Opium War Arsenic Poisoning
Adapted from Esing Bakery Incident in Wikipedia: On 15 January 1857, between 300 and 500 predominantly European residents of the colony—a large proportion of the European population at the time—who had consumed loaves from the Esing Bakery fell ill with nausea, vomiting, stomach pain, and dizziness. The bread had been adulterated with arsenic. The quantity involved was high enough to cause the poison to be vomited out before it could kill its victims . There were no deaths immediately attributable to the poisoning.
The defence noted that Cheong's own children had shown symptoms of poisoning; Attorney General Anstey argued that they had merely been seasick, and added that even if Cheong were innocent, it was "better to hang the wrong man than confess that British sagacity and activity have failed to discover the real criminals". Cheong himself called for his own beheading, along with the rest of his family, if he were found guilty, in accordance with Chinese practice. The jury rejected the arguments of the prosecution and returned a 5–1 verdict of 'not guilty'.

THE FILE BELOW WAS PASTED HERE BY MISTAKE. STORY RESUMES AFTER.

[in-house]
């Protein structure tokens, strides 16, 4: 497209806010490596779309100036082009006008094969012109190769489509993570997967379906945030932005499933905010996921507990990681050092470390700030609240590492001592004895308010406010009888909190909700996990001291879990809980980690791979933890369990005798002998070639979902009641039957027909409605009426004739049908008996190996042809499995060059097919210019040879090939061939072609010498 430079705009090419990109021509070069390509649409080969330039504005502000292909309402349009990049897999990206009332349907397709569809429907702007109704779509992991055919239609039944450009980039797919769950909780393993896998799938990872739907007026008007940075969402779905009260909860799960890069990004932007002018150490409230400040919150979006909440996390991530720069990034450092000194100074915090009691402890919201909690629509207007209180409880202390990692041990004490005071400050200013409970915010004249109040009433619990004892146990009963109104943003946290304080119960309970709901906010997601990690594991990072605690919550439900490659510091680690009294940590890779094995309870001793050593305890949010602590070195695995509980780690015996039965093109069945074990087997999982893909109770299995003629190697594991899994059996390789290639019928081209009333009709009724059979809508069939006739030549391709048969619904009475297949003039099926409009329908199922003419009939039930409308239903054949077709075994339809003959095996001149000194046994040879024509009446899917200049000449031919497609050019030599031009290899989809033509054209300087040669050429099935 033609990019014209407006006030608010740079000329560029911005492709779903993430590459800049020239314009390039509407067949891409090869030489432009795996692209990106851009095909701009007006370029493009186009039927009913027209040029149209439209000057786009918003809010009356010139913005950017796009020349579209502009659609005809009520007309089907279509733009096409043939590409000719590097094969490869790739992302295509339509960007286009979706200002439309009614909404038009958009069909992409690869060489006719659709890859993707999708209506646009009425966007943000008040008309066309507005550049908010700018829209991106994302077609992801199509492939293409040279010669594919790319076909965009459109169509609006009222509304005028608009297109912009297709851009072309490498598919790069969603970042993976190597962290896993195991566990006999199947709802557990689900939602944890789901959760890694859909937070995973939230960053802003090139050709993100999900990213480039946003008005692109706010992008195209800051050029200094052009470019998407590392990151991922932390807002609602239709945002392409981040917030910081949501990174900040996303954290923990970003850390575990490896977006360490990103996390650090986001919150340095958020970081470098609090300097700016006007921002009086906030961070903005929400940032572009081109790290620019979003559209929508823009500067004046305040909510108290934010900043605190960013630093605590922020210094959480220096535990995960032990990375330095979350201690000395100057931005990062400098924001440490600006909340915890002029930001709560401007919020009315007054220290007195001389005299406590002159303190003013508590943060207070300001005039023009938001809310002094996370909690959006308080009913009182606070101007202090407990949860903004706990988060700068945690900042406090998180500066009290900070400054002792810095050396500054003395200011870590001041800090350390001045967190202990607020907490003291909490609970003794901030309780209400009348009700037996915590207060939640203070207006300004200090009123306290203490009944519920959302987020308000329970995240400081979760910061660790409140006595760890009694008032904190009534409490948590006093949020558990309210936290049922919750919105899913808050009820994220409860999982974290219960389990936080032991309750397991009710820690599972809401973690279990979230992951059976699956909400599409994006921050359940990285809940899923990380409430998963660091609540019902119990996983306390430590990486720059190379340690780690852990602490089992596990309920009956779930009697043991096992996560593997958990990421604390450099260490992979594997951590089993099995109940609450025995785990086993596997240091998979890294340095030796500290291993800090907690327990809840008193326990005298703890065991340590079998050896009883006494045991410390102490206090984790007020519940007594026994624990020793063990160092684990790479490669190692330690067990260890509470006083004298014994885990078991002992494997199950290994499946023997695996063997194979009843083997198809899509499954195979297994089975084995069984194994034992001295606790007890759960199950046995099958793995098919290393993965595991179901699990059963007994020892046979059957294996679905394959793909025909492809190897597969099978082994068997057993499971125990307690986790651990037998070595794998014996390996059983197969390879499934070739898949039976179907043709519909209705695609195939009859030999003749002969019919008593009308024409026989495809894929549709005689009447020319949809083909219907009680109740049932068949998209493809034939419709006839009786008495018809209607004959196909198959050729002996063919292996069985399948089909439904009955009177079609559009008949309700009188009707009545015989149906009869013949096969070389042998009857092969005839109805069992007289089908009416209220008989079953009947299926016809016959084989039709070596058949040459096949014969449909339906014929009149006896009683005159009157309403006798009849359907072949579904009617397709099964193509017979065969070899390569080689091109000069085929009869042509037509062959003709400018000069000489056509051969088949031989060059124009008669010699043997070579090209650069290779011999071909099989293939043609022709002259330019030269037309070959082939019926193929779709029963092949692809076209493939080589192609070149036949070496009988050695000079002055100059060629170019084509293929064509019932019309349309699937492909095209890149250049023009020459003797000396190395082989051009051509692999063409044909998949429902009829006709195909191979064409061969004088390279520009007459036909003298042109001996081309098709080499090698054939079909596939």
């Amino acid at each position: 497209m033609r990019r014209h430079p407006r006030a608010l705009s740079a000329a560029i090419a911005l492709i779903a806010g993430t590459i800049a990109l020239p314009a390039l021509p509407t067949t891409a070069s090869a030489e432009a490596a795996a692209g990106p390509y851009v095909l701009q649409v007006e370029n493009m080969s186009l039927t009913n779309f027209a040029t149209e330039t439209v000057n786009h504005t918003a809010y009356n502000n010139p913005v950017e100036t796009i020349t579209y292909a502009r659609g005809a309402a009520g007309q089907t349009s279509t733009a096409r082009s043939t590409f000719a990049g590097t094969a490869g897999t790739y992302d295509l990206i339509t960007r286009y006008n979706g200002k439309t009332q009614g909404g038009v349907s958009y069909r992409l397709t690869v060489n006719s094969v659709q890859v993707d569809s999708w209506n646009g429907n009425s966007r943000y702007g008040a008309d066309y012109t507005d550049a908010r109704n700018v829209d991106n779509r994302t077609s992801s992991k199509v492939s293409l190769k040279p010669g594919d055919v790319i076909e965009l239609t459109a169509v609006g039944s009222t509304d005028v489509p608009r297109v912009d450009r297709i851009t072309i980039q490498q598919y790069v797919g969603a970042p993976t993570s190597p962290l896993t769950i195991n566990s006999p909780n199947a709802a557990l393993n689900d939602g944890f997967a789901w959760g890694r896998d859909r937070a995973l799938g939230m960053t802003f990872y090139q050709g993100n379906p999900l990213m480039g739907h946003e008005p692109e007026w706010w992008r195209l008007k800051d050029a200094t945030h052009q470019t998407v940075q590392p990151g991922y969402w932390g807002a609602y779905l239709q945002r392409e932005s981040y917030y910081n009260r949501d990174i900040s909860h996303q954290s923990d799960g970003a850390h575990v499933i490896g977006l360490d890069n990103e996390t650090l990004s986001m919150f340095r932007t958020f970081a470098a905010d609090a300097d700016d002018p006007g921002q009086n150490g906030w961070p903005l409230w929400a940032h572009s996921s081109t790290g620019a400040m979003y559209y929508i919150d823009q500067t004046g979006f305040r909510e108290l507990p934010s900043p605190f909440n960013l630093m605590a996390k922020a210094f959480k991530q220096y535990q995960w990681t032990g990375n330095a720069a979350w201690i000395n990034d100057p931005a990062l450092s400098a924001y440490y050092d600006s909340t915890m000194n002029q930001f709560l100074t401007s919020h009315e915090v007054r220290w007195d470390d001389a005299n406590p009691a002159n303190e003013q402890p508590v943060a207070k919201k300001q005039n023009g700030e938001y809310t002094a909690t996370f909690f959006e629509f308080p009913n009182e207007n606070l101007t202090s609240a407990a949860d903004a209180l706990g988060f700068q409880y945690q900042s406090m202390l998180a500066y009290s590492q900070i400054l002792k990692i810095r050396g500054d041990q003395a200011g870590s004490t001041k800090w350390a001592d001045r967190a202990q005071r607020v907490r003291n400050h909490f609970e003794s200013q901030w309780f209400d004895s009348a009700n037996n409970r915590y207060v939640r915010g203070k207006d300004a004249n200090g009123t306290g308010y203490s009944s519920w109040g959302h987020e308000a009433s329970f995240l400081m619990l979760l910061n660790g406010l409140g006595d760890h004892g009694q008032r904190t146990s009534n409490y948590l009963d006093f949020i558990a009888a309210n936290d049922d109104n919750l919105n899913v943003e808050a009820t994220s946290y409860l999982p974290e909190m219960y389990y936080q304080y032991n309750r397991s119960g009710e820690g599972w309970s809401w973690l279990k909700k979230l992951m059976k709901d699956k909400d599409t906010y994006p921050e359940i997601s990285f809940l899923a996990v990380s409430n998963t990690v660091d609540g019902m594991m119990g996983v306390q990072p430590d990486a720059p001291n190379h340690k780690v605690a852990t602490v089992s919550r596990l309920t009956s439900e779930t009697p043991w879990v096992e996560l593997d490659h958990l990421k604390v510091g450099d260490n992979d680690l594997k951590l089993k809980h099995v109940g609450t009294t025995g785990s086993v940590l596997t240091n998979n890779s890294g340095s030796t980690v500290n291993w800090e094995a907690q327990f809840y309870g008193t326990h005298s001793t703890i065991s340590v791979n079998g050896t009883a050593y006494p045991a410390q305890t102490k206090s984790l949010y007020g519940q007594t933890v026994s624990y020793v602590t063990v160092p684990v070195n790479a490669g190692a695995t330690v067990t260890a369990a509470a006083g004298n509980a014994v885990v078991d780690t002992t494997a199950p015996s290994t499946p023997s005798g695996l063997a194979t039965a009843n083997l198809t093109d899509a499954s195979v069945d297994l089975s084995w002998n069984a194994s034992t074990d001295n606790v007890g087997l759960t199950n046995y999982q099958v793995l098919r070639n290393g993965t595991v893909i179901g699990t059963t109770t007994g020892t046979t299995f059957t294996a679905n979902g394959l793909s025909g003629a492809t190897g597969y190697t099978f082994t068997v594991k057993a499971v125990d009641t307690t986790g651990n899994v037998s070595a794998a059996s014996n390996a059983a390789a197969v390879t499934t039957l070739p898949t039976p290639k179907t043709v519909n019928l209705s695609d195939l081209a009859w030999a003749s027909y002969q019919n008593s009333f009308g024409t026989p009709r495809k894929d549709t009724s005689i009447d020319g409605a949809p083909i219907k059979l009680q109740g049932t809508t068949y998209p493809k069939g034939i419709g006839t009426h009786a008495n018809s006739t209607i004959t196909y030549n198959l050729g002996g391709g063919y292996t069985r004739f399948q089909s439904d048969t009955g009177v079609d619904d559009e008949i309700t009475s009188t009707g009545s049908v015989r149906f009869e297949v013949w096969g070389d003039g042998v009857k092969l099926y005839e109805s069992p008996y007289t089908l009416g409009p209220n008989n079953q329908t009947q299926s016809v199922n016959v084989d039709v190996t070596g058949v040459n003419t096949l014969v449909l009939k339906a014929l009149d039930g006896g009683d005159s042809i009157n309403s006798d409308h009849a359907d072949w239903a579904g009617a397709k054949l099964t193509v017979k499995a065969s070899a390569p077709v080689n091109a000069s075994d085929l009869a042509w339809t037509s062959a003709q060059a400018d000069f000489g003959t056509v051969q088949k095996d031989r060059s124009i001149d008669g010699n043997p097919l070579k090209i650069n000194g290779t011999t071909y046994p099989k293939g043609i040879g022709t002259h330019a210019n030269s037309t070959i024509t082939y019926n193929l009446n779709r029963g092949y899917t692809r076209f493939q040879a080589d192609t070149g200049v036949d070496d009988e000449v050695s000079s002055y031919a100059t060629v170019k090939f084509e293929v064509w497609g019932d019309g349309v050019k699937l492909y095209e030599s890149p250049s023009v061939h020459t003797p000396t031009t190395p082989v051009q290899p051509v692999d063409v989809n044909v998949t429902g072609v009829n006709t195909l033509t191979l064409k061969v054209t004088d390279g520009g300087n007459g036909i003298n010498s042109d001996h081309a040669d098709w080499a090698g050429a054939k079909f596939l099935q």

William Tarrant, the editor of the Friend of China, sued Cheong for damages. He was awarded $1,010.[n 4] Before the sentence could be executed, Bridges, now Acting Colonial Secretary, accepted a petition from the Chinese community for Cheong to be allowed to leave peaceably from Hong Kong after putting his affairs in order. Cheong was accordingly released and left the colony on 1 August, abandoning his business.
Tarrant blamed Bridges publicly for permitting Cheong to escape, but was himself consequently sued for libel by Bridges and forced to pay a fine of £100.
Cheong himself made a prosperous living in Macau and Vietnam after his departure from Hong Kong, and later became consul for the Qing Empire in Vietnam. He died in 1900. A portion of the poisoned bread, well-preserved by its high arsenic content, was kept in a cabinet of the office of the Chief Justice of the Hong Kong Supreme Court until the 1930s.